As Anne works with each of the students, helping them find their spark and passion, finessing their essays, deciding which college to shoot for, and oftentimes placating their parents even as she runs interference for the kids, she is facing upheavals in her own life. Her actor boyfriend has moved from Chicago to LA without her. She's not certain how many more seasons of college admissions she can take, privy to the unhappiness and problems of these accessory kids and their fierce parents. And she feels as if she has sold her soul to the devil, playing fast and loose with Cristina's future in an effort to raise her up despite knowing that this disadvantaged child deserves the chance as much if not more so than the other four whose parents are paying her well to make their dreams come true.

Told through Anne's observations, emails with her students, and their evolving personal essays, the novel is very immediate and visceral. The desperation of the parents comes through loud and clear, as does their inability to let their children find their own future, the one right for them. And just as in real life, the students themselves run the gamut from involved and caring to passive riders on their parents' trains. Each of the kids, smack in a stressful and seminal time in life, changes and grows in some way. If nothing else, they discover the things that bring them joy and how to match that up with what they envision for college. Some of the students find the strength of character to push to make the process theirs and to start living their own lives while others, despite the tantalizing glimpse of what could be, remain trapped in a vision not of their own making. Anne herself also faces her own decisions about her future during this year, trying to remember and tap into her own passion even as she teases out the students'. The novel's subtitle Based on a True Frenzy is completely accurate. And the major feeling I'm left with towards the college application process is a nerve-wracking despair, which tells me that Crawford has done a fantastic job of capturing all the conflicting feelings about wanting to launch my babies into the world and wanting to keep them little. She's really drawn realistic teenagers and I have to hope that she hasn't caught me as a parent in her portrayal of the parents in the book! Anyone facing the competitive world of college admissions soon should be lining up to read this book and those who aren't facing it yet should read it too, if only to decide whether their hearts can handle the stress of launching a child into the world.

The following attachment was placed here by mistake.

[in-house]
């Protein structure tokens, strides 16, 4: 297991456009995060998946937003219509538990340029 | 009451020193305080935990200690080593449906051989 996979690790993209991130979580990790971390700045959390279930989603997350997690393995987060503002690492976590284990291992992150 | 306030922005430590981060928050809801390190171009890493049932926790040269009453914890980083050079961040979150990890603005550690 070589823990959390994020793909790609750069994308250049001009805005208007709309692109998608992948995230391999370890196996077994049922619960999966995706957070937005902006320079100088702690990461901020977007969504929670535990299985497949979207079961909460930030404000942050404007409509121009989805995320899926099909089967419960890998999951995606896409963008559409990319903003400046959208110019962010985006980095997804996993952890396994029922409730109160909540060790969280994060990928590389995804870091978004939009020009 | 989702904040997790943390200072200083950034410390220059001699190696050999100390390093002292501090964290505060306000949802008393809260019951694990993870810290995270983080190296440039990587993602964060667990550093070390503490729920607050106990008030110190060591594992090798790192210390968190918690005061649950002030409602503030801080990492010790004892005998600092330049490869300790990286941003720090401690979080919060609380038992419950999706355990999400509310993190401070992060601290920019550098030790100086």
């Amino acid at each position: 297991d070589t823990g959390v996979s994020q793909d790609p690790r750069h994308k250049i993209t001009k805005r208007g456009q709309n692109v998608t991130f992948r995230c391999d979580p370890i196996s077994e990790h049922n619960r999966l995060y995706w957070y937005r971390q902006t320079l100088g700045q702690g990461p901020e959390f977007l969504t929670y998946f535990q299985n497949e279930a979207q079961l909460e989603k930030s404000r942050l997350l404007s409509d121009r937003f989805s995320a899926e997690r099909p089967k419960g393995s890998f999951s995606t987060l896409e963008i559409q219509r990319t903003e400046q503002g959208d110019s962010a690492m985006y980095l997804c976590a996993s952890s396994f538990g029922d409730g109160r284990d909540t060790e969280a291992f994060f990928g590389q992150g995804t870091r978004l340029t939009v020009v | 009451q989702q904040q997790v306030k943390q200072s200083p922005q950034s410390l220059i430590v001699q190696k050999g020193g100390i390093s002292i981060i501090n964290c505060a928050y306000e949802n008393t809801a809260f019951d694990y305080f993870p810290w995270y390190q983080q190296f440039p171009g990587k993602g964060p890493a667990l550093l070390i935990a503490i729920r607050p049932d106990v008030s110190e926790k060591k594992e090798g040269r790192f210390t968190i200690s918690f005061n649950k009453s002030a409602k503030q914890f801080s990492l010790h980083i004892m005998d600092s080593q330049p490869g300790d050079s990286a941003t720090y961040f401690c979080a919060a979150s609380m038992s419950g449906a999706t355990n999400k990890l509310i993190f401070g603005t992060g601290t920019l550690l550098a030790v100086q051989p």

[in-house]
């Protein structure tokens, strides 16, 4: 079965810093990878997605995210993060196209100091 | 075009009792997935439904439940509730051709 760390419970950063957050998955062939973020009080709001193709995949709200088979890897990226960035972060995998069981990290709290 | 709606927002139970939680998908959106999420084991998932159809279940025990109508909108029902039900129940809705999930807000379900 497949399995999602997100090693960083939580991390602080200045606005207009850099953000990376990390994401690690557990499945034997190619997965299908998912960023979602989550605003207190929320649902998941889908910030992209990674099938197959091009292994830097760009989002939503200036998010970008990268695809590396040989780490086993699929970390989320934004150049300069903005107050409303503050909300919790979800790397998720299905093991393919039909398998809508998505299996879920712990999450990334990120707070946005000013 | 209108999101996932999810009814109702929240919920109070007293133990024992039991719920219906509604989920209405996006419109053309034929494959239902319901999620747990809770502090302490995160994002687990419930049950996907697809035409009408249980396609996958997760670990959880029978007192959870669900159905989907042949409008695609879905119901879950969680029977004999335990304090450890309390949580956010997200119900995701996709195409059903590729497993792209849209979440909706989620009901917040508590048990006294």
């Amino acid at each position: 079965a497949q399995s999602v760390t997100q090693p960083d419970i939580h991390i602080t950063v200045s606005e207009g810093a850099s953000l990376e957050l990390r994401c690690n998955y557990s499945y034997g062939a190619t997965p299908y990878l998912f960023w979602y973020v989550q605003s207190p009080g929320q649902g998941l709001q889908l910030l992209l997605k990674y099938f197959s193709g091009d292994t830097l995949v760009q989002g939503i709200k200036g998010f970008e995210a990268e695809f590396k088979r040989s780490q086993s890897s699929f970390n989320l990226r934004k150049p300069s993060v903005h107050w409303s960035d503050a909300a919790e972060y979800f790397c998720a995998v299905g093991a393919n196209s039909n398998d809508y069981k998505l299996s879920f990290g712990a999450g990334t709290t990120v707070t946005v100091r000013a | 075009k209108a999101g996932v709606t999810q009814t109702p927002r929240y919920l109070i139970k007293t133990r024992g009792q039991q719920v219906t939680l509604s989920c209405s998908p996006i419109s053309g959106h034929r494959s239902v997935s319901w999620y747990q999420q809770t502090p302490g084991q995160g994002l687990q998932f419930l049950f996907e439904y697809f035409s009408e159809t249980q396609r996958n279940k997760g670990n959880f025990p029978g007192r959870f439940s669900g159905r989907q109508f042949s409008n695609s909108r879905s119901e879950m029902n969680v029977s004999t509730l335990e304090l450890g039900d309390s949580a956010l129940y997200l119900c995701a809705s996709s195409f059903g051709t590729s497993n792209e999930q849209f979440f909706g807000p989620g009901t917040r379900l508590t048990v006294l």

For more information about Lacy Crawford and the book, check out her website or follow her on Twitter. Follow the rest of the blog tour or look at the amazon reviews for others' thoughts and opinions on the book.

And watch the book trailer, with commentary by Crawford herself, here:


Thanks to Trish from TLC Book Tours and the publisher for sending me a copy of this book to review.

Monday, August 26, 2013

It's Monday! What Are You Reading?

This meme is hosted by Sheila at Book Journey.

Books I completed this past week are:

The President's Hat by Antoine Laurain
Funny in Farsi by Firoozeh Dumas
Billy Budd and Other Tales by Herman Melville
Early Decision by Lacy Crawford
Let Him Go by Larry Watson

Bookmarks are still living in the middle of:

Better Than Fiction edited by Don George
Freud's Mistress by Karen Mack and Jennifer Kaufman

Reviews posted this week:

The Silver Star by Jeannette Walls
Mary Coin by Marisa Silver

Books still needing to have reviews written (as opposed to the ones that are simply awaiting posting):

Dancing to the Flute by Manisha Jolie Amin
Americanah by Chimamanda Ngozi Adichie
Happy Rock by Matthews Simmons
The Middlesteins by Jami Attenberg
The Purchase by Linda Spalding
Love Potion Number Ten by Betsy Woodman
Is This Tomorrow by Caroline Leavitt
Royal Bridesmaids by Stephanie Laurens, Gaelen Foley, and Loretta Chase
Letters From Skye by Jessica Brockmole
Thursday Next in First Among Sequels by Jasper Fforde
The House Girl by Tara Conklin
Topsy by Michael Daly
Autobiography of Us by Aria Beth Sloss
The Group by Mary McCarthy
The Innocents by Francesca Segal